Indeed if there were any actual evidence that it didn't ALWAYS result in the most perverse opposite extreme of a small group of elites brutally dominating the masses, I might be tempted to join the true believers myself.

George Orwell died in 1950, before the tremendous body of evidence that even a civilized society suffered tremendous problems from draconian centralized rule.

I urge all of you to read Obama's Science Czar John Holdren's book from the 70s if you are not convinced yet of the orros that we will endure as we cede more power to a centralized authority that is looking out for our interests!

Posted by: FastEddieO007 | March 2, 2010 9:06 AM | Report abuse

I believe Obama & Pelosi will NOT insititute death panels in this healthcare bill.....


....BUT THE PROBLEM IS THEY ARE PROVIDING THE FEDERAL GOVERNMENT THE AUTHORITY & PRECEDENCE FOR DOING SO.

http://www.bloomberg.com/apps/news?pid=20601070&sid=aGrKbfWkzTqc

Posted by: FastEddieO007 | March 2, 2010 9:53 AM | Report abuse

Animal Farm is proof that barnyard animals can talk.

Posted by: burndtdan | March 2, 2010 11:02 AM | Report abuse

I think the thing that's special about Newt is that he's great at being creative. He's good at both coming up with ideas and with applying ideas.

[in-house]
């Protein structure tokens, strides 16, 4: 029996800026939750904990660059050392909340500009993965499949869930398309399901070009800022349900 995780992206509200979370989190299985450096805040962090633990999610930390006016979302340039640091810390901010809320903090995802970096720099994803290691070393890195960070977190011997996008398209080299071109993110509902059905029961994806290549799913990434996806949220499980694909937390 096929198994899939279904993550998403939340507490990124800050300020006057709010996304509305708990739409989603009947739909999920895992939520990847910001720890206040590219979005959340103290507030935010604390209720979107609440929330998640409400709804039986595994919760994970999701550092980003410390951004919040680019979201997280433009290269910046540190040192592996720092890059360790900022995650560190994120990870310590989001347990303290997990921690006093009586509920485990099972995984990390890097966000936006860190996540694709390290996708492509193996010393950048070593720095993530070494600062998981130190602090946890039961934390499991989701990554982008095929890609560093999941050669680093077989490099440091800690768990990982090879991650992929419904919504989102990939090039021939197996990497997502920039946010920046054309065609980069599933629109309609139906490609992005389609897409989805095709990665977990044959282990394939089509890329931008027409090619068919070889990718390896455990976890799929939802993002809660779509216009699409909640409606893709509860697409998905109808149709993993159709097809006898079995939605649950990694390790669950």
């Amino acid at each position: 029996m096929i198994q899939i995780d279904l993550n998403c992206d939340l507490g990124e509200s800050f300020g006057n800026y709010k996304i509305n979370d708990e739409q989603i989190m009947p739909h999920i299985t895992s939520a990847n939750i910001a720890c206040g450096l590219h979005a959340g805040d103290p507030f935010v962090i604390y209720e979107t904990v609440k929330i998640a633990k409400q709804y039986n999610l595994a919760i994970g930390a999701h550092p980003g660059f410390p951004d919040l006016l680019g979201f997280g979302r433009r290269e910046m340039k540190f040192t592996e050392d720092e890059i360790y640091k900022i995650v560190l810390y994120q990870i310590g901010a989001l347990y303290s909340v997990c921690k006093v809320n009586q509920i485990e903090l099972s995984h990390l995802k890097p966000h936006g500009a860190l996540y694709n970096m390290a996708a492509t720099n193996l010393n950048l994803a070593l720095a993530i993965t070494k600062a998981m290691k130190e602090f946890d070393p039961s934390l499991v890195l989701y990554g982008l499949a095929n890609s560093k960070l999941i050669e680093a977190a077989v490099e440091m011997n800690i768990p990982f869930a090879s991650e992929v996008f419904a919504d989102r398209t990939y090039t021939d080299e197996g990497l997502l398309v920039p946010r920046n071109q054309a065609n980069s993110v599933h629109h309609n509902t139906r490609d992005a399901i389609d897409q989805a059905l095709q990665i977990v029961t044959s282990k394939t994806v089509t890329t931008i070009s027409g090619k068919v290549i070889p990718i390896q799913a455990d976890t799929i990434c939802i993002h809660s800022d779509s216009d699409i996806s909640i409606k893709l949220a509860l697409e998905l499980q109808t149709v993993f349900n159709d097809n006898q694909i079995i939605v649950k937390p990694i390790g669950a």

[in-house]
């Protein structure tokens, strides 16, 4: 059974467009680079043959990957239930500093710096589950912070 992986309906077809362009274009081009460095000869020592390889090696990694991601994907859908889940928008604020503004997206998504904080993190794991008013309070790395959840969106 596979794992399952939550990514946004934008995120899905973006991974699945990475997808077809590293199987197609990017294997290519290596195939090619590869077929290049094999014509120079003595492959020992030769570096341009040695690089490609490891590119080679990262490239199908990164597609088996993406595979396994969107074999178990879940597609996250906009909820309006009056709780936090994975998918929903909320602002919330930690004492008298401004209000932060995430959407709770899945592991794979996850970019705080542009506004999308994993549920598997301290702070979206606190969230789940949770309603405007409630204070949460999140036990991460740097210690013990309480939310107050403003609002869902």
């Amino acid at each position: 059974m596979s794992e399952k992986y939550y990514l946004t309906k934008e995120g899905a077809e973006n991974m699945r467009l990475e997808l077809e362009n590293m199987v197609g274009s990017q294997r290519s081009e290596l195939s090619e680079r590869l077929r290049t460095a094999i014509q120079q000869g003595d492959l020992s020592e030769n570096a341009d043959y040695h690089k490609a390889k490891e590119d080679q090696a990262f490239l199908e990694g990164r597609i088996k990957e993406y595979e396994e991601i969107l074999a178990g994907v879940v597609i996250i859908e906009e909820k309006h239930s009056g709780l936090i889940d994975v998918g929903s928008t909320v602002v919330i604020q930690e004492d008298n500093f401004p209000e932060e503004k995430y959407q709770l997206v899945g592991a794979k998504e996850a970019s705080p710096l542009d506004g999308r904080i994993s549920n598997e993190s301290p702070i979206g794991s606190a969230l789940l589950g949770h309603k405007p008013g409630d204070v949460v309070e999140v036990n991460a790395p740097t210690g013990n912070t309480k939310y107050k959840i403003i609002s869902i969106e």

It was a presentation by Newt about 7 years ago that convinced me that electronic medical records were the way to go for health care reform. Though I notice he's not stumping that idea around now.

Posted by: ideallydc | March 2, 2010 11:30 AM | Report abuse

FastEddie, Gingrich doesn't have to be smarter than Ezra. He only has to be smarter than people like you.

Posted by: steveh46 | March 2, 2010 12:07 PM | Report abuse

If he decries socialism so much he should be reminded of his old congressional district. Cobb County receives more federal subsidies than any suburban county in the country.

Posted by: MerrillFrank | March 2, 2010 4:28 PM | Report abuse

"Mr." Klein, you do yourself -- and The Washington Post -- a great disservice, (but perhaps deservedly so -- along with a number of other commentators), when all you can do is "pick" at a straw man in Gingrich's speech by taking an analogy and stretching it well belong its intention. Instead of such an fallacious ad homonym, why don't you address his ideas -- objectively -- not damning him with the condescending faint praise "rumors..of brilliance?" If you were literate you might even have read his book, "REAL CHANGE" -- if fairness and ADHD would permit that?